Place Where Sunflowers Growby Amy Lee-Tai
Mari wonders if anything can bloom at Topaz, where her family is interned along with thousands of other Japanese Americans during World War II. The summer sun is blazingly hot, and Mari’s art class has begun. But it’s hard to think of anything to draw in a place where nothing beautiful grows. Somehow, glimmers of hope begin to surface under the harsh sunin the eyes of a kindly art teacher, in the tender words of Mari’s parents, and in the smile of a new friend.Inspired by her family’s experiences, author Amy Lee-Tai has crafted a story rooted in one of America’s most shameful historical episodesthe internment of 120,000 Japanese Americans during World War II. The art schools which offered internees moments of solace and self-expression are a little known part of this history. Amy Lee-Tai’s gentle prose and Felicia Hoshino’s stunning mixed media images are a testimony to hope and how it can survive alongside even the harshest injustice.
Meet the Author
Felicia Hoshinois a graphic designer and an award-winning illustrator of picture books, among them Lee & Low's A Place Where Sunflowers Grow and Little Sap and Monsieur Rodin. In addition to creating mixed-media images for children’s books and magazines, she enjoys painting children’s portraits, cooking with her husband, and decorating the walls at home with art created by her son and daughter. Hoshino lives in San Francisco, California, with her family. Her website is felishino.com.
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Amy Lee-Tai's award-winner, A Place Where Sunflowers Grow, is a striking departure from typical picture books. Through the story of little Mari, who cannot understand why her family had to leave their home, young readers are given a poignant glimpse of life in a U.S. Japanese American internment camp during World War II. When Mari finds she cannot draw even a single picture in art class, her teacher suggests that she draw something that had made her happy before her family was forced to move to the camp. Reflecting upon the home she had to leave behind, Mari colors a picture of the back yard where she and her brother played on the swing their Papa built, and where the garden was filled with flowers. Sharing her picture with a classmate, Aiko, opens a friendship that blossoms along with the sunflowers Mari planted weeks before. Felicia Hoshino's illustrations are a perfect complement to the story, capturing not only the innocence of childhood, but the harshness of the dreaded camp. Amy Lee-Tai drew upon the experience of her own family in writing A Place Where Sunflowers Grow, sharing with all of us the little known realities of this sad and shameful chapter in American history. For children six and older, this bilingual book should be available in both school and public libraries.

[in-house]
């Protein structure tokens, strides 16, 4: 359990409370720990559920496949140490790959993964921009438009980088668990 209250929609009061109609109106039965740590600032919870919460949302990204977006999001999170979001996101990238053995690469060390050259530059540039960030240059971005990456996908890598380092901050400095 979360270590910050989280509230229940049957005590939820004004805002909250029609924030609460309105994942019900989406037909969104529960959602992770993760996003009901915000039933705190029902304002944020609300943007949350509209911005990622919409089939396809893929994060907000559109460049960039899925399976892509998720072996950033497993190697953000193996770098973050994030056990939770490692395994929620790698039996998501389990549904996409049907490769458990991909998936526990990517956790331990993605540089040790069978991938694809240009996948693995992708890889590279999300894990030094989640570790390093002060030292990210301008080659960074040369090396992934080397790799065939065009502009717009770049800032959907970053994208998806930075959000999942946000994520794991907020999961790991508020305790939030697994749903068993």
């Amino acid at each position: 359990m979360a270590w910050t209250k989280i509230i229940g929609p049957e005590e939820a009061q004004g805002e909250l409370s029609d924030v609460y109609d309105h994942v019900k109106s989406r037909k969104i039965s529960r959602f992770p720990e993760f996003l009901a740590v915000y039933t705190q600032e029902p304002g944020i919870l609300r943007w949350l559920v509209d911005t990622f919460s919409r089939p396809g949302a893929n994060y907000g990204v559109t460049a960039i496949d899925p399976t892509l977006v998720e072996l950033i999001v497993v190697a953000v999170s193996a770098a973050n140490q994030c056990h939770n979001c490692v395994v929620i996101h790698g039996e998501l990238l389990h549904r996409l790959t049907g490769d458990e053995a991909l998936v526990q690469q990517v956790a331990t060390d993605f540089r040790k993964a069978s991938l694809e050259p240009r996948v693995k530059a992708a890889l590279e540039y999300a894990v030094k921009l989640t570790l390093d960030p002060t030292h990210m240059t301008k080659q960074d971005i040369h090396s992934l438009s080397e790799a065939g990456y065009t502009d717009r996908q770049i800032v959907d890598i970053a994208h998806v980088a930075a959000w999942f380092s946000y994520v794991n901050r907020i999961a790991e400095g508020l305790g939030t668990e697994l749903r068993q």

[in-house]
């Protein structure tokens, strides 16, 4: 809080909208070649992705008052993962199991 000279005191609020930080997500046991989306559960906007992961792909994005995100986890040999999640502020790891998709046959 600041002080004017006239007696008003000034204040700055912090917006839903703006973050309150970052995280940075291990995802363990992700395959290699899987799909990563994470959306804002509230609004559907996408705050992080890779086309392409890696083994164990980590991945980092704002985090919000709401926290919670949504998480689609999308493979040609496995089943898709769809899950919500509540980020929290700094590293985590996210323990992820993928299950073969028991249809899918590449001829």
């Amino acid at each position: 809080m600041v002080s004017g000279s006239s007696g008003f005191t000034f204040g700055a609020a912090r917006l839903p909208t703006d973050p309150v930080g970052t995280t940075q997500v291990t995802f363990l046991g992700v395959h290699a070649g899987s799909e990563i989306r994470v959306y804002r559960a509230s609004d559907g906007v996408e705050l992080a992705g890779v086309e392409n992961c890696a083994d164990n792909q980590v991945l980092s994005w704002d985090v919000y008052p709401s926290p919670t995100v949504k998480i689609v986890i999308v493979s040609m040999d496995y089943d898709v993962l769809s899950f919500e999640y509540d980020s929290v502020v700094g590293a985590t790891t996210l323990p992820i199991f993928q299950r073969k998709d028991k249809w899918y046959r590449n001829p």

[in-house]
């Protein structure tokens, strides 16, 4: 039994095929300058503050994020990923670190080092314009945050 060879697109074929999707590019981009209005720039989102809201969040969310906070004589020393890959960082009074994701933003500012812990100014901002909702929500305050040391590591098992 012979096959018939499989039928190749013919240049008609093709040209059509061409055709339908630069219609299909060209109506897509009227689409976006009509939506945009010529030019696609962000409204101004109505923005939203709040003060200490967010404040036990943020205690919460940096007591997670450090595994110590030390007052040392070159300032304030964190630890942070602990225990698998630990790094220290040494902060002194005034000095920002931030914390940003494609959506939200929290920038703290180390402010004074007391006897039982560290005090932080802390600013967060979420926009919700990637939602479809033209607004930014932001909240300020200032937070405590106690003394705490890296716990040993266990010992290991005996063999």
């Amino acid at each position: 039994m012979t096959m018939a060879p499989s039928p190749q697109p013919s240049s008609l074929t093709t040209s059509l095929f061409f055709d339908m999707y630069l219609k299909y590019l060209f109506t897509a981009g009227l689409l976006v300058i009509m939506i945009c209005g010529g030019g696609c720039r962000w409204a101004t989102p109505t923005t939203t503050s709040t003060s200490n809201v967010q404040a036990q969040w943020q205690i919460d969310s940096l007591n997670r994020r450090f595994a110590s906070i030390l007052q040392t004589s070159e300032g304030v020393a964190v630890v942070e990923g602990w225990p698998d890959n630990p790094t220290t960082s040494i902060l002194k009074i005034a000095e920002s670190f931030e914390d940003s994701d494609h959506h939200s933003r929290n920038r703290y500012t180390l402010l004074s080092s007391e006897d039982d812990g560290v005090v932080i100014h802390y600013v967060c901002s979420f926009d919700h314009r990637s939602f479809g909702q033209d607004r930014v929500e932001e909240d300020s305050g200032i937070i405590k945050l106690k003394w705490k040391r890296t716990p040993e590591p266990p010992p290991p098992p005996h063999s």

A lovely bilingual picturebook (English/Japanese), A Place Where Sunflowers Grow by Amy Lee-Tai features illustrations from Felicia Hoshino and is the intimate story of a young girl and her life among thousands of other Japanese American families interned by the government during World War II in the Topaz Relocation Center in Utah. Deftly contributing to a historically ill state of America and their world, A Place Where Sunflowers Grow follows Mari through the beginning of her art classes during the heat of the summer, her discovery of life, her newly found passion for art, and the use of her art to cope with the harsh circumstances of her family's confinement. Inspired by the author's personal life and family history, A Place Where Sunflowers Grow is very highly recommended for all young readers ages 6 to 10, as well school and community librarians seeking to augment their bilingual picturebook collections.